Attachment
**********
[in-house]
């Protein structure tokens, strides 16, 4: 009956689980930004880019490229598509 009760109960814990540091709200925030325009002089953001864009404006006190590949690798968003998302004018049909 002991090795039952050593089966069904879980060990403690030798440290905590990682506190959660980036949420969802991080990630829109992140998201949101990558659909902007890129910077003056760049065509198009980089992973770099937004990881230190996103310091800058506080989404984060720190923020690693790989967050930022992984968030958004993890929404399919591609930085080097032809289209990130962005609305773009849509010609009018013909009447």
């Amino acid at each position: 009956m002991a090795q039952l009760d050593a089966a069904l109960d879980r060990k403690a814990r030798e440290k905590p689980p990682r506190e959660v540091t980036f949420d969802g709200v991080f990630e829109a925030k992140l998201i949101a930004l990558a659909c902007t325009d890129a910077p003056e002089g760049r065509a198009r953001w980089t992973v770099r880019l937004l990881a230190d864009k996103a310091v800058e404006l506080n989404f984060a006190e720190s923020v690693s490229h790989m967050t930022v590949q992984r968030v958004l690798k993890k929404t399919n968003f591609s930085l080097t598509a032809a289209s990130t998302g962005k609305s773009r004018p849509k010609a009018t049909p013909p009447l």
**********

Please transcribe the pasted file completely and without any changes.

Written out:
[in-house]
């Protein structure tokens, strides 16, 4: 009956689980930004880019490229598509 009760109960814990540091709200925030325009002089953001864009404006006190590949690798968003998302004018049909 002991090795039952050593089966069904879980060990403690030798440290905590990682506190959660980036949420969802991080990630829109992140998201949101990558659909902007890129910077003056760049065509198009980089992973770099937004990881230190996103310091800058506080989404984060720190923020690693790989967050930022992984968030958004993890929404399919591609930085080097032809289209990130962005609305773009849509010609009018013909009447």
């Amino acid at each position: 009956m002991a090795q039952l009760d050593a089966a069904l109960d879980r060990k403690a814990r030798e440290k905590p689980p990682r506190e959660v540091t980036f949420d969802g709200v991080f990630e829109a925030k992140l998201i949101a930004l990558a659909c902007t325009d890129a910077p003056e002089g760049r065509a198009r953001w980089t992973v770099r880019l937004l990881a230190d864009k996103a310091v800058e404006l506080n989404f984060a006190e720190s923020v690693s490229h790989m967050t930022v590949q992984r968030v958004l690798k993890k929404t399919n968003f591609s930085l080097t598509a032809a289209s990130t998302g962005k609305s773009r004018p849509k010609a009018t049909p013909p009447l």